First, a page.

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Supreme Court rules for Sonoma motorist followed home by police

WASHINGTON — The Supreme Court ruled last week for a Sonoma Valley motorist who said a police officer violated his privacy rights by following him home and then into his garage, where he was given a ticket for drunken driving.

By a 9-0 vote, the justices on June 23 overturned his conviction and said the Fourth Amendment usually forbids the police from entering a driveway or a home unless it is a true emergency or they have a search warrant.

In Lange v. California, the high court reversed the opinion of California state judges who said police may follow a person if they are in “hot pursuit,” even if the suspect’s offense is a minor one that could yield a traffic ticket.

In this case, a CHP officer decided to follow Arthur Lange because he was playing loud music on his car radio.

Justice Elena Kagan said the case did not involve pursuing a fleeing felon from the scene of a major crime. Lange was charged with a misdemeanor.

“The need to pursue a misdemeanant does not trigger a categorical rule allowing home entry, even absent a law enforcement emergency,” she wrote. “When the nature of the crime, the nature of the flight, and surrounding facts present no such exigency, officers must respect the sanctity of the home — which means that they must get a warrant,” she wrote.

Although all nine justices agreed with the outcome in Lange’s case, Chief Justice John G. Roberts Jr. and Justice Samuel A. Alito Jr. wrote a partial dissent. They said police should have leeway to pursue a fleeing suspect, regardless of the nature of the crime.

Roberts said Wednesday’s ruling will prove confusing for the police. “It is the flight, not the underlying offense, that has always been understood to justify the general rule: ‘Police officers may enter premises without a warrant when they are in hot pursuit of a fleeing suspect,’” he wrote, quoting a 2011 ruling that upheld an officer’s pursuit of a drug suspect who fled into an apartment.

Lange’s case was different, however, because he did not know the officer was following him, and therefore was not a fleeing suspect.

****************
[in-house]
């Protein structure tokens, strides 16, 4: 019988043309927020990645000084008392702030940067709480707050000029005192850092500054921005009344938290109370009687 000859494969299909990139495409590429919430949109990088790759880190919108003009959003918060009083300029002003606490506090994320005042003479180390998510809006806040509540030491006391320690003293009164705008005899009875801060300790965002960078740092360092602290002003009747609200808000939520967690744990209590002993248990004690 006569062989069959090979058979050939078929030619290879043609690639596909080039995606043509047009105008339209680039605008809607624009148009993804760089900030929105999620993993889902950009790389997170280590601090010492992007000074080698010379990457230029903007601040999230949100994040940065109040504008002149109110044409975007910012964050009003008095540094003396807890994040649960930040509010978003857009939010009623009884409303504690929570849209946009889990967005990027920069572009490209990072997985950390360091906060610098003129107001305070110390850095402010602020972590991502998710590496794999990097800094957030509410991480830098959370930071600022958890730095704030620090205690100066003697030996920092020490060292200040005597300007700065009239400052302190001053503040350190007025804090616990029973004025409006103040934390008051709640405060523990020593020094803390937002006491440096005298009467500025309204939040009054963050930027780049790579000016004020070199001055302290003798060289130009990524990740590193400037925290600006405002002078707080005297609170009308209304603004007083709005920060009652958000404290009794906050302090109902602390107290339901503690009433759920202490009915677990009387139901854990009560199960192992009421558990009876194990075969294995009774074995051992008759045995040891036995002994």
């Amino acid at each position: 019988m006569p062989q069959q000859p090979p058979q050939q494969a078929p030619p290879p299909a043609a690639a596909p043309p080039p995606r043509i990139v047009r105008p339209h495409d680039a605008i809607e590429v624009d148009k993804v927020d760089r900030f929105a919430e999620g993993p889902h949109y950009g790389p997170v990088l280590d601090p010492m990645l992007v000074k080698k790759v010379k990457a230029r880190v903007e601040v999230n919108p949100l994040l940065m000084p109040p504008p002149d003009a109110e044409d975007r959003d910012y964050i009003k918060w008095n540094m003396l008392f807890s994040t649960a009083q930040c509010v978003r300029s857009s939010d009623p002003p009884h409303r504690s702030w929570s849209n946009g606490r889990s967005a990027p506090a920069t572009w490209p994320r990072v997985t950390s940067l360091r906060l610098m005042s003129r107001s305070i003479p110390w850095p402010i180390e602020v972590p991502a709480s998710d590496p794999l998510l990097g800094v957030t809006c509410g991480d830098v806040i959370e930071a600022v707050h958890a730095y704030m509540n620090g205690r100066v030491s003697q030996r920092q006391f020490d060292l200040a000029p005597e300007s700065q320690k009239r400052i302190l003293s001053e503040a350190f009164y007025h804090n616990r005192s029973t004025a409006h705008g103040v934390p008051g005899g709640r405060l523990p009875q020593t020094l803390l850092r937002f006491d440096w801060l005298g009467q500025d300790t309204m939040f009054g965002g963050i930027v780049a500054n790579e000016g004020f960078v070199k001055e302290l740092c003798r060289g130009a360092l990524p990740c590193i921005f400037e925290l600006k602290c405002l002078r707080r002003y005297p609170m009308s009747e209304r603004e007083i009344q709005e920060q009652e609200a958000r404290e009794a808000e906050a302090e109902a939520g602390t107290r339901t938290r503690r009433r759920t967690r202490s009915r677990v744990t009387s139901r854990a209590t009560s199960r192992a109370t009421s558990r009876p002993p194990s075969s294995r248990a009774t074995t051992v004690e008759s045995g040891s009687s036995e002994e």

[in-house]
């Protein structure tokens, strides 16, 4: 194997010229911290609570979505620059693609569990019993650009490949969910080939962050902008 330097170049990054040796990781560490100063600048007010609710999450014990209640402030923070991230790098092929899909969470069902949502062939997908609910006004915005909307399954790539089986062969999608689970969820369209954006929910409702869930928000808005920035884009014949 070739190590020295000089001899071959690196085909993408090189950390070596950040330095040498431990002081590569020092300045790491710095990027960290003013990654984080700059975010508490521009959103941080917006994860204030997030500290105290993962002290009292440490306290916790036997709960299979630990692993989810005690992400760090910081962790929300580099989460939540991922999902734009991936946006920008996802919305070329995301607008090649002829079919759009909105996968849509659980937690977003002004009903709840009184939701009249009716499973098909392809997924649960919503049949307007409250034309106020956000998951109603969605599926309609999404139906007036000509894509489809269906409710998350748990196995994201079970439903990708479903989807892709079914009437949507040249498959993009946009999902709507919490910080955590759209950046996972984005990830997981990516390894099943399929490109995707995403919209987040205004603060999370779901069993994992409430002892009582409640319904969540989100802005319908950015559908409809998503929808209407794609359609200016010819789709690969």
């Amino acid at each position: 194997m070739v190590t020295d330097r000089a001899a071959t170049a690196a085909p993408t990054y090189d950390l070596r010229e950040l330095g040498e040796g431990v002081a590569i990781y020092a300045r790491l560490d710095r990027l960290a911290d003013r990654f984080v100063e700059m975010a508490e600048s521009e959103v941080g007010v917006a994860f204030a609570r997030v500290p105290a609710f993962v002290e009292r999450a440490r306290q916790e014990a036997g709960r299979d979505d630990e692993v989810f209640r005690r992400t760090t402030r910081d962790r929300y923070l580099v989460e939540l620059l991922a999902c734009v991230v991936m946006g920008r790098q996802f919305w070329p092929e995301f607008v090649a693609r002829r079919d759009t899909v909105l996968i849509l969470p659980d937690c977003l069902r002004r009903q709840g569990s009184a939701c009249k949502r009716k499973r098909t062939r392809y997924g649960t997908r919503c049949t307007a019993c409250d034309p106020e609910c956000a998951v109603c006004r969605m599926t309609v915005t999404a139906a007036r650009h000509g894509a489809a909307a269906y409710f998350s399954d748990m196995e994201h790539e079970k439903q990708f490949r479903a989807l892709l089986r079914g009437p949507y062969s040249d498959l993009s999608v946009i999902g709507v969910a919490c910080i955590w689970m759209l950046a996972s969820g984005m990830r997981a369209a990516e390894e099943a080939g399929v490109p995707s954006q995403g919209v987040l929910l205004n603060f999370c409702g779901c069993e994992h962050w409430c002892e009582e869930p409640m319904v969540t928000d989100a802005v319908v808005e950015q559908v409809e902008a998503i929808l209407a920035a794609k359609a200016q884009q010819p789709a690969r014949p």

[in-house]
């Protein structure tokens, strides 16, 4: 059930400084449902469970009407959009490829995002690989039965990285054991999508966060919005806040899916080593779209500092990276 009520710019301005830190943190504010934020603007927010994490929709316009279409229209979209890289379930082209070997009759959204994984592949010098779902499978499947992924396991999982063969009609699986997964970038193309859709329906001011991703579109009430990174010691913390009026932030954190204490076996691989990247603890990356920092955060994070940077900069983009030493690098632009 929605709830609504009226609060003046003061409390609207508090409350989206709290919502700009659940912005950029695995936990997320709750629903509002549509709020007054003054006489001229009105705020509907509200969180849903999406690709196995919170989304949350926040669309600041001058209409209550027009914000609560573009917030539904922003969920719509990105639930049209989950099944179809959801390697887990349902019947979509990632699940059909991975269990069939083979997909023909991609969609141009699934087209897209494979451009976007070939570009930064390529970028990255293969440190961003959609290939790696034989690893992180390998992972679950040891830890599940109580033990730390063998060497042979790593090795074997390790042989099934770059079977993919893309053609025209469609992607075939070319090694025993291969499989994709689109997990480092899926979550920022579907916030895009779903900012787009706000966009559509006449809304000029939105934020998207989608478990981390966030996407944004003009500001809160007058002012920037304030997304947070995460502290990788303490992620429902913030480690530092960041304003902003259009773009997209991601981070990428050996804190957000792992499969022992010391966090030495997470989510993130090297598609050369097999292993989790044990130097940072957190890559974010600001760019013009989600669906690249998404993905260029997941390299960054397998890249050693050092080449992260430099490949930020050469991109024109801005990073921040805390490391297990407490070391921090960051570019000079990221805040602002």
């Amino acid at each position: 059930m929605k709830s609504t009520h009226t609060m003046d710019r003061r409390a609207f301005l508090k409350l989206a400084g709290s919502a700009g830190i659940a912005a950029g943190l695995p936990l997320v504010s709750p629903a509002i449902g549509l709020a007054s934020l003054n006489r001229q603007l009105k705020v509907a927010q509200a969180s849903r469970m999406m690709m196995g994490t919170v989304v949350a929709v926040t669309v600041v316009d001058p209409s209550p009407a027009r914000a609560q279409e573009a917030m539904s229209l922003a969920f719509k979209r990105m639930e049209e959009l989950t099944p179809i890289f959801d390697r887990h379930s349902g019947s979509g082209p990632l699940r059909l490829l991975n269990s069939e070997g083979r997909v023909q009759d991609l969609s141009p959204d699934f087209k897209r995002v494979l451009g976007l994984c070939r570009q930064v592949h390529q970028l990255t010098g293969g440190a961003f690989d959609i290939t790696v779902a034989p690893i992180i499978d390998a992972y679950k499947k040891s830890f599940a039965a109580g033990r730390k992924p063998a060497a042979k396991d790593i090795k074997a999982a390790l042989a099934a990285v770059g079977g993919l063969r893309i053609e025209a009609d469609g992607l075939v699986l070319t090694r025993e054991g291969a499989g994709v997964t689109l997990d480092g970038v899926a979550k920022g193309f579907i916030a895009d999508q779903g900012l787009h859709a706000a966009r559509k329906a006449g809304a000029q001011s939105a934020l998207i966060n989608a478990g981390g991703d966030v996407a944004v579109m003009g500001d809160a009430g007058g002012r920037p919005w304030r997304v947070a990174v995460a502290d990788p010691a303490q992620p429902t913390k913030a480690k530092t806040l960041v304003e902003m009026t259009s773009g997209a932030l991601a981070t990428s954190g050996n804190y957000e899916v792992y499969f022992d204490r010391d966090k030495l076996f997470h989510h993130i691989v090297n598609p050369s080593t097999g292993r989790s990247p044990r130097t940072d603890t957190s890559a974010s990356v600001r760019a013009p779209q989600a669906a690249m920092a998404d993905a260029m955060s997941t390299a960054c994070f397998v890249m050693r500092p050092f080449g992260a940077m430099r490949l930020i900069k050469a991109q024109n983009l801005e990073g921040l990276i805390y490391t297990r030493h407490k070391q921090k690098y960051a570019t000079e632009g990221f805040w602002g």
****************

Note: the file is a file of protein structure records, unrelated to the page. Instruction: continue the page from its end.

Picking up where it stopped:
Justice Brett Kavanaugh said he agreed with the court’s ruling, but stressed its opinion “does not disturb the long-settled rule that pursuit of a fleeing felon is itself an exigent circumstance justifying warrantless entry into a home.”

California Attorney General Rob Bonta applauded the ruling and said it “strengthens protections against warrantless entries into the home.”

Though Lange’s conviction for drunken driving was upheld by the California courts, the state Department of Justice refused to defend the outcome when the high court agreed to hear the case.

Instead, a state attorney argued that the state court’s “categorical” rule allowing police to follow a suspect into his home for even a minor offense was unconstitutional, the position adopted by the high court.

The case began in October 2016 when Lange, a retired real estate broker, was driving to his Sonoma Valley home and listening to loud music. He drew the attention of a CHP officer, who began following him.

A few seconds before Lange turned into his driveway, the officer said he turned on the flashing lights of his patrol car. He followed the motorist into his garage and questioned him. The officer smelled alcohol on his breath and wrote Lange a ticket for driving under the influence and for the “infraction of operating a vehicle’s sound system at excessive levels.”

In response, Lange, who has not responded to requests for comment from The Press Democrat, said the charges should be thrown out because the officer violated the Fourth Amendment’s ban on “unreasonable searches and seizures” when he entered his driveway and garage without a search warrant.

Usually police may not enter private property unless they have a warrant or are responding to an emergency, including a so-called hot pursuit of a fleeing felon.

Prosecutors argued that because Lange failed to stop when the police car flashed its lights, the officer was justified in pursuing him into his garage.

A Superior Court judge and a California appeals court agreed. “Because the officer was in hot pursuit of a suspect whom he had probable cause to arrest, the officer’s warrantless entry into Lange’s driveway and garage were lawful,” the state court said.

In reversing the state appeals court, Kagan said “an officer must consider all the circumstances in a pursuit case to determine whether there is a law enforcement emergency..”

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